Author: Douglas Gregerson, DC, DACBR

Shoulder MRI

Shoulder MRI

I am not really sure why the topic of shoulder MRI tends to be so popular, but I have a few ideas. Perhaps it is because shoulder problems tend to be a bit more difficult to accurately diagnose. Although that statement may seem misleading, the majority of shoulder pain is due to rotator cuff problems, but the difficulty often lies in trying to distinguish rotator cuff tendinosis from cuff tear.

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MRI Appearance of Rotator Cuff Tears

MRI Appearance of Rotator Cuff Tears

The assessment of the rotator cuff tendon is one of the most common reasons for MR imaging of the shoulder. Most frequently, the study is ordered to rule out a tear. If a tear is present, it is important to define the type of tear and quantify any defects. This information may be useful in determining if conservative care is warranted, or surgery is indicated.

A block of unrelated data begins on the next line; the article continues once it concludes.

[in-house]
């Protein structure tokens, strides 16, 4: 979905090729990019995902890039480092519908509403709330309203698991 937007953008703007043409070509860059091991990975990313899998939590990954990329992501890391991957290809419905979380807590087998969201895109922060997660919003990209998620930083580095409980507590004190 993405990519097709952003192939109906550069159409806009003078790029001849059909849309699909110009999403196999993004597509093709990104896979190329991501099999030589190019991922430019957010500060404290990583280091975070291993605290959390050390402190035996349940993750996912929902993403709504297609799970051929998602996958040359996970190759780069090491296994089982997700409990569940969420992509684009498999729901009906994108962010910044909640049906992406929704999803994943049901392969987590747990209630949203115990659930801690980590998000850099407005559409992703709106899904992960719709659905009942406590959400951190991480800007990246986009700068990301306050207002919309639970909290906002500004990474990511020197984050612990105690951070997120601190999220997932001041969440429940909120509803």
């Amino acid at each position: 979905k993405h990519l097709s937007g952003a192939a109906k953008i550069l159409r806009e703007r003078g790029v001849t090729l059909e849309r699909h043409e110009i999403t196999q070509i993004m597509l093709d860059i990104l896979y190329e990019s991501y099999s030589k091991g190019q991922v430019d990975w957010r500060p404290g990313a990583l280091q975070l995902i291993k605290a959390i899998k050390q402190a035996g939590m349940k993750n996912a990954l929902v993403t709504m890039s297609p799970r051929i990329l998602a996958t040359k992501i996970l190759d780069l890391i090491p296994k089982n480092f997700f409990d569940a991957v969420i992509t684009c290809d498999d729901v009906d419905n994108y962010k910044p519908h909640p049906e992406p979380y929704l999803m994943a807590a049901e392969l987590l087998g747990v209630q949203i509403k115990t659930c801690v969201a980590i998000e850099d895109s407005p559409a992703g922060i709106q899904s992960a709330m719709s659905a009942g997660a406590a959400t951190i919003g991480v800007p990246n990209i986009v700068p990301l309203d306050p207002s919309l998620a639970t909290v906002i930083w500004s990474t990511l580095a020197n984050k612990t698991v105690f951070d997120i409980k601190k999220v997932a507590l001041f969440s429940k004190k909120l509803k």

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Hip Stress Fracture

Hip Stress Fracture

I find stress fractures to be a very interesting topic in radiology. Partly this is due to the fact that early on in the evolution of stress fractures, they may be completely invisible on plain film x-ray and yet produce considerable symptomatology clinically. The promoting of increased physical activity seems to be ubiquitous in American society today.

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The MRI Appearance of Meniscal Tears

The MRI Appearance of Meniscal Tears

Tears of the meniscus are quite common and one of the most frequent reasons for imaging the knee. In the last issue, the appearance of normal menisci was discussed. In this column, we will outline the MRI findings indicative of true meniscal tear. Typical planes used for meniscalevaluation include the sagittal images, useful for evaluating the anterior and posterior horns of the meniscus, and the coronal images, which provide a good evaluation of the meniscal bodies.

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